The UK contract catering market is primed for growth after a challenging but positive 2004, according to the British Hospitality Association's Food and Service Management Industry report published last week.
Last year catering companies managed to serve 1.6 billion meals and increase turnover by 3% to £3.89b despite growing competition, spiralling costs, falling subsidies and fewer outlets (down by 1.9%).
Although the number of staff employed in the industry fell by 2.1%, the report, based on a survey of the UK's top 21 catering companies, viewed this as an indication of increased productivity.
While sectors such as state healthcare and education remained tricky, others, including leisure, which now accounts for 13% of the meals market, and higher education, were shown to be on the up.
Other key growth areas highlighted in the report included non-catering outsourcing contracts and residential care homes. Twice as many catering companies in 2004 compared with the previous year provided ancillary services that were not part of a catering contract. And although residential care home contracts tend to require heavy investment in the early stages, "The market will undoubtedly rocket over the next three to five years," according to Adrian Stokes, head of catering consultancy firm ASA.
Trends such as the move towards healthy-option dishes and light "grab'n'go" meals - respectively accounting for 50% and 60% of the meals sold in 2004, according to the report - have been well documented. Operators are being forced to learn lessons from high-street retailers, training staff to become sellers as well as servers and embracing brands and commercial formats such as kiosks.
According to leading figures in the industry, retail techniques are the future. "It will be the ability of contractors to drive throughput and spend per head through adopting retailing techniques that will be the key to growth over the next decade," said Compass chief executive Mike Bailey.
His view was reinforced by Avenance chief executive Tim West, who said: "The ability to charge near-commercial prices is enabling operators to maintain margins in the face of reducing subsidies."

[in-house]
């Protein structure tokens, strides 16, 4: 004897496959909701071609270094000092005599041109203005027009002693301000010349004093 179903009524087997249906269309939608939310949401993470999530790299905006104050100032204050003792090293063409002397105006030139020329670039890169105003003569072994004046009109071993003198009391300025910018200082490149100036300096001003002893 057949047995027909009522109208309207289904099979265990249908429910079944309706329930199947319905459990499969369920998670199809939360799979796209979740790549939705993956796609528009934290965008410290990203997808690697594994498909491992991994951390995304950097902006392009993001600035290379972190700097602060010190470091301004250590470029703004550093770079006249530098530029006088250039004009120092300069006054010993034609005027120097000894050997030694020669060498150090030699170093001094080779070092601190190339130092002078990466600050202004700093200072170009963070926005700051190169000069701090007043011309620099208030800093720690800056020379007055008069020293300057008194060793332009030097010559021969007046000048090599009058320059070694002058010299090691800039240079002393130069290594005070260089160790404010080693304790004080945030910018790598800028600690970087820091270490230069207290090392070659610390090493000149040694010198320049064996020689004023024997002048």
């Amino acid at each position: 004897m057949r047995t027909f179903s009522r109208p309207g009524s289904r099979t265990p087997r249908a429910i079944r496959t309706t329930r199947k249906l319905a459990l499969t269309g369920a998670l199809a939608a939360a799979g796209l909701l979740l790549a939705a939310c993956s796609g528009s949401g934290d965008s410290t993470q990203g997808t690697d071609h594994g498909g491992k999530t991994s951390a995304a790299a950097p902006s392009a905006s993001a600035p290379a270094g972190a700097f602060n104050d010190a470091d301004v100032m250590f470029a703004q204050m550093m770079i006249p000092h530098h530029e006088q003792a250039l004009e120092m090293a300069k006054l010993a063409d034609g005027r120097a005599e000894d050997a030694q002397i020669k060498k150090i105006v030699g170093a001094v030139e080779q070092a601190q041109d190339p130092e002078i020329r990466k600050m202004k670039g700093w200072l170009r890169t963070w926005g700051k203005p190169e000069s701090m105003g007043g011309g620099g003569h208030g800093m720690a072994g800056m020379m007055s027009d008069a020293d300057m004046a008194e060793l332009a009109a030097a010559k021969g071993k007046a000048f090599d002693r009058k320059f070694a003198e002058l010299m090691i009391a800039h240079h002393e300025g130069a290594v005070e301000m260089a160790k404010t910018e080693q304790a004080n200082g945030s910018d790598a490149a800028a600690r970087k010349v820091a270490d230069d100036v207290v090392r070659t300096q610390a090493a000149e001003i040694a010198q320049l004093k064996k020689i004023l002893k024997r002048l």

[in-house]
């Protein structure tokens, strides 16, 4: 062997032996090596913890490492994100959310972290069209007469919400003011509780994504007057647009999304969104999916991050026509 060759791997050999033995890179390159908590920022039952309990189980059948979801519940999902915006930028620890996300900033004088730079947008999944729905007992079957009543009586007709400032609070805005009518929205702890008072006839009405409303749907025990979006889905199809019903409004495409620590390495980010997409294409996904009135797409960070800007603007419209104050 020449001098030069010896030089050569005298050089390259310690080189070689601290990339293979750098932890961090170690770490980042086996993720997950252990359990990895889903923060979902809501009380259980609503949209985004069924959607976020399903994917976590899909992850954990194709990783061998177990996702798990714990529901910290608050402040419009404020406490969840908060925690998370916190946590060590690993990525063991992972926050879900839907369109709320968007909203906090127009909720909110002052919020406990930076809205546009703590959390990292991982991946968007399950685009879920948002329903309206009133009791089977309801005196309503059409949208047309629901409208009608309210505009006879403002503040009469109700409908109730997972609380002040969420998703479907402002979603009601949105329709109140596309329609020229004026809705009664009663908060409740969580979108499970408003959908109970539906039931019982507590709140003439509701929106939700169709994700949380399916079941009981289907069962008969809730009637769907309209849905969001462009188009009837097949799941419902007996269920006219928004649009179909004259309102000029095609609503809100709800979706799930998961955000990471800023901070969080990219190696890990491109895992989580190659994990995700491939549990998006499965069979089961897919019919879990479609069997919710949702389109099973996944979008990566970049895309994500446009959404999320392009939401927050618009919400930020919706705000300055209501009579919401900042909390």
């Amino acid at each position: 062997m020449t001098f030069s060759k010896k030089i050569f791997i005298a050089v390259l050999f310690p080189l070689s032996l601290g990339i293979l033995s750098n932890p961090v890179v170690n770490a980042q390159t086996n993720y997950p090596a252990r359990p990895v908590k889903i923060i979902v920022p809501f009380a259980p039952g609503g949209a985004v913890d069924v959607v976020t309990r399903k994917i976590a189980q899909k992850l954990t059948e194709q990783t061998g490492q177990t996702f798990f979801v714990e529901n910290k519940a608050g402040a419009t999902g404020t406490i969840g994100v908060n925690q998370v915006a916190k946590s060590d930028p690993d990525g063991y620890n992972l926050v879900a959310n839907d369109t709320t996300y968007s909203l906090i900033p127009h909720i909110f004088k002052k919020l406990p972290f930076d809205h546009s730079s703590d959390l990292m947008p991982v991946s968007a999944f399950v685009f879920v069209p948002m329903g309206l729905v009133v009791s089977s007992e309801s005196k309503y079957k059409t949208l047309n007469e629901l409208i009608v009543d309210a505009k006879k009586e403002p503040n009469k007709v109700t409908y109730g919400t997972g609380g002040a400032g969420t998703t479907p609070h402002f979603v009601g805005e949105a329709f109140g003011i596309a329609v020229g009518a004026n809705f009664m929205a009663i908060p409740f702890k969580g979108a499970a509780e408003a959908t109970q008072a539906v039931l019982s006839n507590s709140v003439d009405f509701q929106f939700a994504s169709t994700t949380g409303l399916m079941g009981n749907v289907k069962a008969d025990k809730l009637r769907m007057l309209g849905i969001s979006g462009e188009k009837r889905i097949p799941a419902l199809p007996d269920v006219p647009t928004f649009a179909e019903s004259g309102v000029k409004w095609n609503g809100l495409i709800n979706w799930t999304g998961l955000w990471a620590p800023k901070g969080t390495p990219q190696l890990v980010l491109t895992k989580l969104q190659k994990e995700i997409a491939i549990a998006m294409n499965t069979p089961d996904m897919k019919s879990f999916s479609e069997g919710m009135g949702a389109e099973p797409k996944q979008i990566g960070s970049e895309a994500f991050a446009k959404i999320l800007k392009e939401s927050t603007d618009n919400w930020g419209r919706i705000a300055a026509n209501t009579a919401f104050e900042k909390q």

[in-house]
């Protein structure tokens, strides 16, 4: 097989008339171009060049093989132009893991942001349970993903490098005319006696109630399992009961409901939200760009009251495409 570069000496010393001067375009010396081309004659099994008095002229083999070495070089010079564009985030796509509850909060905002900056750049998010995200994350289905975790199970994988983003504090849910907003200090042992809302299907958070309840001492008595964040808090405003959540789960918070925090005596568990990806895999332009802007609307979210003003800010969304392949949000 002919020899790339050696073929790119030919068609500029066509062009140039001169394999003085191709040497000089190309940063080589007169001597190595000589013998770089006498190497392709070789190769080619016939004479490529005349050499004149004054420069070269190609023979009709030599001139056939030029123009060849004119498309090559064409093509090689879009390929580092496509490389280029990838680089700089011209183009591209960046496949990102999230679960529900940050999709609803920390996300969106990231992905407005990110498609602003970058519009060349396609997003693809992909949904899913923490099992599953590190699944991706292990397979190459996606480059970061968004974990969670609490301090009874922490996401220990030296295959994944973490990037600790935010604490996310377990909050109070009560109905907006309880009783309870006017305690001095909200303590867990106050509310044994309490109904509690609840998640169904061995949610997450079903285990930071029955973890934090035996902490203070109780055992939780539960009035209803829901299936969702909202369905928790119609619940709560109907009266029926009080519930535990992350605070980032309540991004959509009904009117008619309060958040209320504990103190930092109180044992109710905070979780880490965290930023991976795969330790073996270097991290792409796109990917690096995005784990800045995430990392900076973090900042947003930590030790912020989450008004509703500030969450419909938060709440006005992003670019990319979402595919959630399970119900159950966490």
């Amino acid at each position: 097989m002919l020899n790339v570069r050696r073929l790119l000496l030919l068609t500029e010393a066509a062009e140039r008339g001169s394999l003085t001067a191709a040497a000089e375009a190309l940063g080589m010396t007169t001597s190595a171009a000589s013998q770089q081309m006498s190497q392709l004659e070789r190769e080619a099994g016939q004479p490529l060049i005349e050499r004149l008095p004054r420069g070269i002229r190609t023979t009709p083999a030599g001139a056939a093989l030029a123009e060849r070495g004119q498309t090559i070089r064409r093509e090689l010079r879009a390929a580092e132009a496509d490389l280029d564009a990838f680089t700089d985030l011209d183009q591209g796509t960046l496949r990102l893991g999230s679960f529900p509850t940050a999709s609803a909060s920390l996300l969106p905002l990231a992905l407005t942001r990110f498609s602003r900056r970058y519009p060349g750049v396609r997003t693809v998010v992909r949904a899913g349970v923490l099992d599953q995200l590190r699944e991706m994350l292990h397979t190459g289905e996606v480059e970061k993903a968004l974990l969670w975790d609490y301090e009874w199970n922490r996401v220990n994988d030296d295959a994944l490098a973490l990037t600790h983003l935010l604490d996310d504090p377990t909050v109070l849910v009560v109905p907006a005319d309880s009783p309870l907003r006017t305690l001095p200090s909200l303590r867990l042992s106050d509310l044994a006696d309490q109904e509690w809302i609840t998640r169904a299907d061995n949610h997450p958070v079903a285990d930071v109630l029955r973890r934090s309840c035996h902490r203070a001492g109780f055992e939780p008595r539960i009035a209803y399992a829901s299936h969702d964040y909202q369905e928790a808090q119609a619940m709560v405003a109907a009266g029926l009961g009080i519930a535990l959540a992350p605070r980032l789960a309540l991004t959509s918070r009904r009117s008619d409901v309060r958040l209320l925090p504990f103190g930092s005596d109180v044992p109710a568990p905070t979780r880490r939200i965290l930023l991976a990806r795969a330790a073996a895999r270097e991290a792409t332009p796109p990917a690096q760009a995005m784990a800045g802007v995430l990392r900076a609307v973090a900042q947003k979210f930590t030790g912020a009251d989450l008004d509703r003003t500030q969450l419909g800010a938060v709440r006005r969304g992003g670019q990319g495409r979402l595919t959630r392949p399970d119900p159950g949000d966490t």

Also in vogue last year were fixed-price risk-taking contracts, accounting for more than two-thirds (72.2%) of existing contracts.
Obstacles for the future identified by the report included the ongoing struggle against staff and skills shortages, red tape, "unrealistic" reductions in catering subsidies by clients, and, perhaps most topically, the issue of what Bailey describes as "chronic underinvestment" in catering facilities in schools and hospitals.
Overall, the outlook for the year seems positive, however, with steady growth anticipated for most sectors.
"There is going to be a steady improvement in standards, profits and turnover this year," said Stokes. "2004 was tough but we're going to come out of it in 2005, no doubt about it."
UK contract catering market 2004
Turnover was up 3% over 2003, to £3.89b.
Number of outlets operated by food service management companies fell from 18,386 (2003) to 18,028.
Number of employees was down from 260,411 (2003) to 256,272.
Labour costs were up 3% to £1.75b.
Instances of support services provided as a non-catering contract more than doubled to 935, while the number forming part of a catering contract fell.
Catering companies had an interest in 40 Private Finance Initiative contracts.